August 26, 2011

Prevention of disease is the cornerstone of a healthy life and what you eat has an enormous impact on your chances of avoiding disease. A poor diet is one of the major causes of problems such as heart disease, diabetes, and obesity. Diet is defined as the amount and kind of food and drink that a person takes in a day. It also refers to food selections planned to meet specific requirements of the individual, by including or excluding certain foods.

Eating practices are influenced by taste and food preferences, the body’s ability or inability to process various foods, concerns about nutrition and weight control, lifestyle, availability of food in the environment, food product safety, the social situation, and the emotional meaning attached to foods and eating. Eating is an important source of pleasure and an occasion for social interaction. In our society, extralarge servings of food and snacking on high-calorie snacks have replaced the three-meal pattern of the olden days. We all know that obesity is on the increase. Obesity can lead to chronic disorders such as diabetes, heart disease, arthritis, stroke, and cancer, which have an enormous impact on overall health costs.

The United States Department of Agriculture (USDA) and the Department of Health and Human Services (DHHS) recommend eating a variety of foods; maintaining a healthy weight; choosing a diet low in fat, saturated fat, and cholesterol; choosing a diet with plenty of fruits, vegetables, and grain products; and using sugars and salt in moderation. If you drink alcoholic beverages, do so in moderation. Moderate drinking is described as no more than one drink a day for women and two drinks per day for men. Pregnant women should not drink alcohol.

A balanced diet is a diet that provides the amount of energy, protein, vitamins, minerals, and other nutrients that a person needs, consistent with the dietary guidelines for Americans. A balanced diet is different at different ages. The aim of the diet is to maintain a healthy life without any nutritional deficiencies, while avoiding excesses and minimizing the risk of diet-related diseases. A balanced diet can be achieved by planning the meals based on “The Food Guide Pyramid,” in which all five food groups are arranged in the form of a pyramid along with the number of recommended servings. Foods are placed in the pyramid to show the need to eat more foods from the bottom of the pyramid and fewer from the top. Foods in one group cannot be replaced by food from another. Planning your diet based on the food pyramid will help you reduce the intake of total fat, saturated fat, and sugar.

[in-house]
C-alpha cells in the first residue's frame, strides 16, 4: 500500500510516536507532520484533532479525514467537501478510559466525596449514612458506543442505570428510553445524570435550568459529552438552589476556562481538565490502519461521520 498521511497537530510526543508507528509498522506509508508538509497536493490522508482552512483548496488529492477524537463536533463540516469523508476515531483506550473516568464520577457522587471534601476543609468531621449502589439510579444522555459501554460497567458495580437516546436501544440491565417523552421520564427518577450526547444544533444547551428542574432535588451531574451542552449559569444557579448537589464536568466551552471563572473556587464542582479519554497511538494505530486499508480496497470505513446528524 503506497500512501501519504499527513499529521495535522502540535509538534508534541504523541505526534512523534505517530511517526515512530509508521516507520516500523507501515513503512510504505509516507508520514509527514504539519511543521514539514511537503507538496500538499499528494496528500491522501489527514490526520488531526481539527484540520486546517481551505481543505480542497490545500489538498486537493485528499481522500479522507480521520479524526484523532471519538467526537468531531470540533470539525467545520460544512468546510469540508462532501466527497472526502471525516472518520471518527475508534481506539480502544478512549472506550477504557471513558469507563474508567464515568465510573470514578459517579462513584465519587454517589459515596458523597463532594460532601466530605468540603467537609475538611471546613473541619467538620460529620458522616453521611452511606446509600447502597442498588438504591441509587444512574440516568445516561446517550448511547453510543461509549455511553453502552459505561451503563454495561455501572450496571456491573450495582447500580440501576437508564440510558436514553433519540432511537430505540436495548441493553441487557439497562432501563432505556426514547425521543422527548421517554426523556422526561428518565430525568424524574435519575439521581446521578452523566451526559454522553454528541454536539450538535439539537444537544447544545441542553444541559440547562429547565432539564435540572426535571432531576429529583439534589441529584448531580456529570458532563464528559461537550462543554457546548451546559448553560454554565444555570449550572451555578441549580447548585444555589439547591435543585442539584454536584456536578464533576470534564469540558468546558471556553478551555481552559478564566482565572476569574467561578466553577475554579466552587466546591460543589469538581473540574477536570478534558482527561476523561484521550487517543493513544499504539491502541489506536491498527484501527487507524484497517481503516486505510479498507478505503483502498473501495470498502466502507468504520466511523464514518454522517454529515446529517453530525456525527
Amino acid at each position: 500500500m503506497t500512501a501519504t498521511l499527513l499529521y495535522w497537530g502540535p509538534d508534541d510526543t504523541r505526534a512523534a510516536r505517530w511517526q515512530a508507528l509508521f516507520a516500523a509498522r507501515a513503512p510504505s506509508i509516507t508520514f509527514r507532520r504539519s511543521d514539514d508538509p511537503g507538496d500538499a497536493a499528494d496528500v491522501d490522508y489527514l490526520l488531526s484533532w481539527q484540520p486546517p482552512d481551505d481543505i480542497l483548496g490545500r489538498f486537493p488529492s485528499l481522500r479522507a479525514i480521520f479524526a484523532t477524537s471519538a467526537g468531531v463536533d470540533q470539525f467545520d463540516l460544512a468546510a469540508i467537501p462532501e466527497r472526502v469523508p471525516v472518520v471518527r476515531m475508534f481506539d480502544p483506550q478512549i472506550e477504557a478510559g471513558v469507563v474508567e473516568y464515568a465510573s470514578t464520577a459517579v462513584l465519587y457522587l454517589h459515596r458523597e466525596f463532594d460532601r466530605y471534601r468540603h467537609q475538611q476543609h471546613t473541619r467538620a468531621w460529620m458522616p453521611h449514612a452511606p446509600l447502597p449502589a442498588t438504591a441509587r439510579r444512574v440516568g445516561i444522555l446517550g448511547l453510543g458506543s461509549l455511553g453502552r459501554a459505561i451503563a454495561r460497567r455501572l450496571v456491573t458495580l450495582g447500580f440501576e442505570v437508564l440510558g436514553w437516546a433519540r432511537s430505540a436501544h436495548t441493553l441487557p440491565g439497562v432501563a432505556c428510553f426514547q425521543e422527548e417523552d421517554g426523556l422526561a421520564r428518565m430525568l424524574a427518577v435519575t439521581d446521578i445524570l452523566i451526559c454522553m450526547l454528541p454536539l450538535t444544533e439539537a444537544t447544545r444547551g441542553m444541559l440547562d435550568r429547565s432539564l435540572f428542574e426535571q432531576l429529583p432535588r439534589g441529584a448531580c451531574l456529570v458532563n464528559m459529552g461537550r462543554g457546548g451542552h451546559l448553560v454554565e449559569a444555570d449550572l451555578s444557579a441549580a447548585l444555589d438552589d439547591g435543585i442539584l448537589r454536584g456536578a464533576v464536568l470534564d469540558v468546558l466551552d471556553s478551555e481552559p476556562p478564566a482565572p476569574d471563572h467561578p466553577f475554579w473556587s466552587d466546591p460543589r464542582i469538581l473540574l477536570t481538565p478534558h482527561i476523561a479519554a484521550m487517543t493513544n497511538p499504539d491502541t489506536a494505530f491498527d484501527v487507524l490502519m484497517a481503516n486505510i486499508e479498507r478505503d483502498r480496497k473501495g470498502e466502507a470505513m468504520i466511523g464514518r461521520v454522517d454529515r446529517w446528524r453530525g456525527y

A vegetarian diet excludes meat. Some people prefer to eat only plant-based foods due to religious and cultural practices, environmental concerns, and ethical reasons. There are three types of vegetarian diets: vegan or strict vegetarian, lacto-vegetarian, and lacto-ovo-vegetarian. Vegans exclude all animal foods
such as meat, fish, egg, dairy products, honey, poultry, and fish. This diet is deficient in vitamin B12, riboflavin, calcium, and iodine. It is not suitable for pregnant women, nursing mothers, and children due to the increased needs for calcium in these groups. Leafy green vegetables are good sources of calcium, but this calcium is not absorbed well because it is bound to oxalic acid. Lacto-vegetarians include dairy products but exclude eggs. Lacto-ovo-vegetarians include eggs and dairy products in their diet. Vitamin B12 is usually lacking in vegetarian diet. Foods like tofu and breakfast cereals are fortified with vitamin B12. If these foods are not eaten, supplementation is recommended.

A modified diet is based on a normal diet, but altered in its consistency, texture, nutrients, and caloric value to meet the needs of certain diseases or conditions. For instance, people with swallowing difficulties may require thickened liquids to avoid accidentally inhaling what they drink. People with heart disease may require a low-sodium diet to avoid retaining fluid.

The majority of weight loss diet plans use a lowcarbohydrate diet for rapid weight loss. People lose weight and keep it off only for a short time. Glycogen, the body’s carbohydrate reserves, is stored with water. When low-carbohydrate dieters use up their carbohydrate reserves, about 3 g of water is lost for every gram of glycogen that is used. This produces rapid weight loss, which is regained after a short period of time. When the stored glycogen is depleted, the body uses fat reserves for its energy needs and chemicals called ketones are produced. Ketosis, a condition in which ketones are found in the blood and urine, can produce undesirable effects such as nausea, gout, dehydration, muscle weakness, and kidney failure. Weight-reducing diets can be effective only if the calorie intake is less than the calories required by the individual. Excluding one group of foods and indulging in another food group will result in nutritional deficiencies but not in weight loss. The best bet to win the weight control battle is to eat less and burn more calories by exercising.

SEE ALSO: Body mass index, Calcium, Cholesterol, Nutrition

Suggested Reading

  • Bender, A. E. (1985). Health or hoax?: The truth about health foods
  • and diet. Buffalo, NY: Prometheus Books. Messina, M., & Messina, V. (1996). The dietitian’s guide to vegetarian diets: Issues and applications. Gaithersburg, MD: Aspen.
  • Wescott, P. (2000). Diet and nutrition. Austin, TX: Raintree Steck-Vaughn.

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